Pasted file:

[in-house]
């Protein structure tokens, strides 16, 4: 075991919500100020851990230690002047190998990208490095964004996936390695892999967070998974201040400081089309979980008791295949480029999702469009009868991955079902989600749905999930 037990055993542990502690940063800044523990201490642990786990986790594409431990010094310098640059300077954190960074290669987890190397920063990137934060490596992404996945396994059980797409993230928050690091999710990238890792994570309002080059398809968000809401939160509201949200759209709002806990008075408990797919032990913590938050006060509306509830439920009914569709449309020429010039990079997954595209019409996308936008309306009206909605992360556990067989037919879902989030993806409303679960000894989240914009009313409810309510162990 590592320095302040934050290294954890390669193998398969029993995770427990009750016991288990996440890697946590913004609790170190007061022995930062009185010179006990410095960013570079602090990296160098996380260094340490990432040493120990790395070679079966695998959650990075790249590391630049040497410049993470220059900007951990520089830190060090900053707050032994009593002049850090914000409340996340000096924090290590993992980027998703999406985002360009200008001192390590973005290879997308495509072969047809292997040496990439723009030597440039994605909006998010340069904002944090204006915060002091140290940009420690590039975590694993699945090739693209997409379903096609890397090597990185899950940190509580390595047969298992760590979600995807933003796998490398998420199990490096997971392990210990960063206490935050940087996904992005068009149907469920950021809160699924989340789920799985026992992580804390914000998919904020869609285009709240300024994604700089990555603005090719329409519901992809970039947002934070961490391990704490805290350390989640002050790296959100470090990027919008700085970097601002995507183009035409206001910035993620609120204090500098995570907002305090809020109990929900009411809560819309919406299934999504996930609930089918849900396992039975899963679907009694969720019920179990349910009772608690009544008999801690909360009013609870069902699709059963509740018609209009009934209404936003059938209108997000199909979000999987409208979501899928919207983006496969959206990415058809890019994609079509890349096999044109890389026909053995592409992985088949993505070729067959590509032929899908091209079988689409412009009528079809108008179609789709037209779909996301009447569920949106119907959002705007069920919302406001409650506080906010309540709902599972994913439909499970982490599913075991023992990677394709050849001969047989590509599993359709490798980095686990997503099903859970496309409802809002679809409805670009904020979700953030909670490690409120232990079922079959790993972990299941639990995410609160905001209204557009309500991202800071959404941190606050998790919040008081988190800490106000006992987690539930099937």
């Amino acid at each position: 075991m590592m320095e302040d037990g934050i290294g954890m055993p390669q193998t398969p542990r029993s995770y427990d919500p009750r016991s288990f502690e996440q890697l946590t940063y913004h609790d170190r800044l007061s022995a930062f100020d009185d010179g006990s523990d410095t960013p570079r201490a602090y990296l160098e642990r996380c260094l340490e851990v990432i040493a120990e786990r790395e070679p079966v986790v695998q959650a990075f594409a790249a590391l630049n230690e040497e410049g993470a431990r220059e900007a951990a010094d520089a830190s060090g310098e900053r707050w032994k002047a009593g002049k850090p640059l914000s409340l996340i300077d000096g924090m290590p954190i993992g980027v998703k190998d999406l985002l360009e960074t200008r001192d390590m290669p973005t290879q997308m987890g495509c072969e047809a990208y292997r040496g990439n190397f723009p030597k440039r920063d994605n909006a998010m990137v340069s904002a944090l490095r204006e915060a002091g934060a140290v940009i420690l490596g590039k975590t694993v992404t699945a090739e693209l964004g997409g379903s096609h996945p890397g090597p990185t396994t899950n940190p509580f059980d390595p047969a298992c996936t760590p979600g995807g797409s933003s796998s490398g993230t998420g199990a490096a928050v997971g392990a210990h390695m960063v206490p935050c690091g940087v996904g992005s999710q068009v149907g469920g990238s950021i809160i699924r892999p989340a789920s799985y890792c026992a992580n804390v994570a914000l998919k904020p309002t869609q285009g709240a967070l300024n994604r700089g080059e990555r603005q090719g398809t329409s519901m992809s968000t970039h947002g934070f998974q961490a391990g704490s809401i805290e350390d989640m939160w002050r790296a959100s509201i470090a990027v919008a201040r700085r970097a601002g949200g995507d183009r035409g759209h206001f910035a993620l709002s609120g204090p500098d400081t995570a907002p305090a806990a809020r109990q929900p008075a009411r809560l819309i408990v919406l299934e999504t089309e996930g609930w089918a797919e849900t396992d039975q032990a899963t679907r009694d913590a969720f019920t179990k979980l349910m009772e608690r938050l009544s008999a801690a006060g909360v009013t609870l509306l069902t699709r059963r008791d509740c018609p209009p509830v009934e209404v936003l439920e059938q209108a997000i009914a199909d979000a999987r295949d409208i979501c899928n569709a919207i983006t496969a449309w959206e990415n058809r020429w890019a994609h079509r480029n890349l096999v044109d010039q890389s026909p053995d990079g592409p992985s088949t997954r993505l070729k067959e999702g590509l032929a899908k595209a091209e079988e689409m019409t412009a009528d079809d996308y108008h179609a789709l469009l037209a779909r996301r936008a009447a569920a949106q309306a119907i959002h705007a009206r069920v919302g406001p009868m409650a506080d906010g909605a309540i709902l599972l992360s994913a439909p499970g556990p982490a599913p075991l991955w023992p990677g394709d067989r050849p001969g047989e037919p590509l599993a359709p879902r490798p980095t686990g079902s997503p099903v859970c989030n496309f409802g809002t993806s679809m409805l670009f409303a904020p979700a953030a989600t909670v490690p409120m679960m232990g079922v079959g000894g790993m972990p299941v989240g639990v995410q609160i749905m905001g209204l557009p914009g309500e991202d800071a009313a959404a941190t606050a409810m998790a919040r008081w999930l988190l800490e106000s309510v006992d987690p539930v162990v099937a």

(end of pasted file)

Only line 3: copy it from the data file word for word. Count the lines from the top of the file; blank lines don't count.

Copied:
């Amino acid at each position: 075991m590592m320095e302040d037990g934050i290294g954890m055993p390669q193998t398969p542990r029993s995770y427990d919500p009750r016991s288990f502690e996440q890697l946590t940063y913004h609790d170190r800044l007061s022995a930062f100020d009185d010179g006990s523990d410095t960013p570079r201490a602090y990296l160098e642990r996380c260094l340490e851990v990432i040493a120990e786990r790395e070679p079966v986790v695998q959650a990075f594409a790249a590391l630049n230690e040497e410049g993470a431990r220059e900007a951990a010094d520089a830190s060090g310098e900053r707050w032994k002047a009593g002049k850090p640059l914000s409340l996340i300077d000096g924090m290590p954190i993992g980027v998703k190998d999406l985002l360009e960074t200008r001192d390590m290669p973005t290879q997308m987890g495509c072969e047809a990208y292997r040496g990439n190397f723009p030597k440039r920063d994605n909006a998010m990137v340069s904002a944090l490095r204006e915060a002091g934060a140290v940009i420690l490596g590039k975590t694993v992404t699945a090739e693209l964004g997409g379903s096609h996945p890397g090597p990185t396994t899950n940190p509580f059980d390595p047969a298992c996936t760590p979600g995807g797409s933003s796998s490398g993230t998420g199990a490096a928050v997971g392990a210990h390695m960063v206490p935050c690091g940087v996904g992005s999710q068009v149907g469920g990238s950021i809160i699924r892999p989340a789920s799985y890792c026992a992580n804390v994570a914000l998919k904020p309002t869609q285009g709240a967070l300024n994604r700089g080059e990555r603005q090719g398809t329409s519901m992809s968000t970039h947002g934070f998974q961490a391990g704490s809401i805290e350390d989640m939160w002050r790296a959100s509201i470090a990027v919008a201040r700085r970097a601002g949200g995507d183009r035409g759209h206001f910035a993620l709002s609120g204090p500098d400081t995570a907002p305090a806990a809020r109990q929900p008075a009411r809560l819309i408990v919406l299934e999504t089309e996930g609930w089918a797919e849900t396992d039975q032990a899963t679907r009694d913590a969720f019920t179990k979980l349910m009772e608690r938050l009544s008999a801690a006060g909360v009013t609870l509306l069902t699709r059963r008791d509740c018609p209009p509830v009934e209404v936003l439920e059938q209108a997000i009914a199909d979000a999987r295949d409208i979501c899928n569709a919207i983006t496969a449309w959206e990415n058809r020429w890019a994609h079509r480029n890349l096999v044109d010039q890389s026909p053995d990079g592409p992985s088949t997954r993505l070729k067959e999702g590509l032929a899908k595209a091209e079988e689409m019409t412009a009528d079809d996308y108008h179609a789709l469009l037209a779909r996301r936008a009447a569920a949106q309306a119907i959002h705007a009206r069920v919302g406001p009868m409650a506080d906010g909605a309540i709902l599972l992360s994913a439909p499970g556990p982490a599913p075991l991955w023992p990677g394709d067989r050849p001969g047989e037919p590509l599993a359709p879902r490798p980095t686990g079902s997503p099903v859970c989030n496309f409802g809002t993806s679809m409805l670009f409303a904020p979700a953030a989600t909670v490690p409120m679960m232990g079922v079959g000894g790993m972990p299941v989240g639990v995410q609160i749905m905001g209204l557009p914009g309500e991202d800071a009313a959404a941190t606050a409810m998790a919040r008081w999930l988190l800490e106000s309510v006992d987690p539930v162990v099937a």